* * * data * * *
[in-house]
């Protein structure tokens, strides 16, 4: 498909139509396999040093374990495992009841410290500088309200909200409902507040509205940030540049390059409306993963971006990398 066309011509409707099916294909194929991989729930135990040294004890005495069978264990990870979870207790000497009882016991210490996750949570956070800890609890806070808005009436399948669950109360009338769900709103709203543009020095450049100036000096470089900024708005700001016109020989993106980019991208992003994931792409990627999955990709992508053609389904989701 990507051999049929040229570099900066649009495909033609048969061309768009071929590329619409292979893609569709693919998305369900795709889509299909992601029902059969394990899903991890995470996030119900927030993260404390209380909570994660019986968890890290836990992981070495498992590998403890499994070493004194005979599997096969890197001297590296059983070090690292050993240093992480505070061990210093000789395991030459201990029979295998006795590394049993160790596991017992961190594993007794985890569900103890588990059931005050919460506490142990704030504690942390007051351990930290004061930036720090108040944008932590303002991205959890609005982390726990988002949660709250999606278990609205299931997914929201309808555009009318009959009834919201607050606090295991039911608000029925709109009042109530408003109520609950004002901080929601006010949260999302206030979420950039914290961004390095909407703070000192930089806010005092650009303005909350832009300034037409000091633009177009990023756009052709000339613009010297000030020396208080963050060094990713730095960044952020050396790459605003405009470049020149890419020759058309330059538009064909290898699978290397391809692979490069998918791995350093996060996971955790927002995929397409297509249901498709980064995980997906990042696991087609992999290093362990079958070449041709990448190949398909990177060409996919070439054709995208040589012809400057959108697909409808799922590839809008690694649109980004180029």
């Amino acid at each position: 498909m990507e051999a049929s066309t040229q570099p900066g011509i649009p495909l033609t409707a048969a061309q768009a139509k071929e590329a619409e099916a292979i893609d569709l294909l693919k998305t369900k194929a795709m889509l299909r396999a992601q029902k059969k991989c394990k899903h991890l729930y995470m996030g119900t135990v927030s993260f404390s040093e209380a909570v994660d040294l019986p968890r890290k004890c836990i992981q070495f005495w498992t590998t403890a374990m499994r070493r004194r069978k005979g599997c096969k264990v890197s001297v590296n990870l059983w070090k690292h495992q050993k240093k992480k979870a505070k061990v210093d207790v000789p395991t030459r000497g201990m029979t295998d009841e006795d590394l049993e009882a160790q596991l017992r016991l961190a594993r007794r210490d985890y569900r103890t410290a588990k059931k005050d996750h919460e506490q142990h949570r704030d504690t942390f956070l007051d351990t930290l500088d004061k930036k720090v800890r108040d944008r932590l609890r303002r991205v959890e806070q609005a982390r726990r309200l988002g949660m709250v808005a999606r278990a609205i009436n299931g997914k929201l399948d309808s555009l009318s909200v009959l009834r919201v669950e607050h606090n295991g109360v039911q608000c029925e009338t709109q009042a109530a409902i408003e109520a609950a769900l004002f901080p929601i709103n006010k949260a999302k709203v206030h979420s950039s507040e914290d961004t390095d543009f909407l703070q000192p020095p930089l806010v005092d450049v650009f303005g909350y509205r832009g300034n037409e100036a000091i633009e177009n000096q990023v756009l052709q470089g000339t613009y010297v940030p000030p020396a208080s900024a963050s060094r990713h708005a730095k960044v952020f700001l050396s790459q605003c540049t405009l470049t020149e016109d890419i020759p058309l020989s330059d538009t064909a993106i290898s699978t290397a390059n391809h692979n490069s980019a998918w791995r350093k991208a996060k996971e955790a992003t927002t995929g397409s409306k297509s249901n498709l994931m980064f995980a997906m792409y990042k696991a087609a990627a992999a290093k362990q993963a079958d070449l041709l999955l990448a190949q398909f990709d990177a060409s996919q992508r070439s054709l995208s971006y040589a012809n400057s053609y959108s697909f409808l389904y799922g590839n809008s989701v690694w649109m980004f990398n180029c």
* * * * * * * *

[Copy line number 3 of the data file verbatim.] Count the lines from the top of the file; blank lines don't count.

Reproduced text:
């Amino acid at each position: 498909m990507e051999a049929s066309t040229q570099p900066g011509i649009p495909l033609t409707a048969a061309q768009a139509k071929e590329a619409e099916a292979i893609d569709l294909l693919k998305t369900k194929a795709m889509l299909r396999a992601q029902k059969k991989c394990k899903h991890l729930y995470m996030g119900t135990v927030s993260f404390s040093e209380a909570v994660d040294l019986p968890r890290k004890c836990i992981q070495f005495w498992t590998t403890a374990m499994r070493r004194r069978k005979g599997c096969k264990v890197s001297v590296n990870l059983w070090k690292h495992q050993k240093k992480k979870a505070k061990v210093d207790v000789p395991t030459r000497g201990m029979t295998d009841e006795d590394l049993e009882a160790q596991l017992r016991l961190a594993r007794r210490d985890y569900r103890t410290a588990k059931k005050d996750h919460e506490q142990h949570r704030d504690t942390f956070l007051d351990t930290l500088d004061k930036k720090v800890r108040d944008r932590l609890r303002r991205v959890e806070q609005a982390r726990r309200l988002g949660m709250v808005a999606r278990a609205i009436n299931g997914k929201l399948d309808s555009l009318s909200v009959l009834r919201v669950e607050h606090n295991g109360v039911q608000c029925e009338t709109q009042a109530a409902i408003e109520a609950a769900l004002f901080p929601i709103n006010k949260a999302k709203v206030h979420s950039s507040e914290d961004t390095d543009f909407l703070q000192p020095p930089l806010v005092d450049v650009f303005g909350y509205r832009g300034n037409e100036a000091i633009e177009n000096q990023v756009l052709q470089g000339t613009y010297v940030p000030p020396a208080s900024a963050s060094r990713h708005a730095k960044v952020f700001l050396s790459q605003c540049t405009l470049t020149e016109d890419i020759p058309l020989s330059d538009t064909a993106i290898s699978t290397a390059n391809h692979n490069s980019a998918w791995r350093k991208a996060k996971e955790a992003t927002t995929g397409s409306k297509s249901n498709l994931m980064f995980a997906m792409y990042k696991a087609a990627a992999a290093k362990q993963a079958d070449l041709l999955l990448a190949q398909f990709d990177a060409s996919q992508r070439s054709l995208s971006y040589a012809n400057s053609y959108s697909f409808l389904y799922g590839n809008s989701v690694w649109m980004f990398n180029c």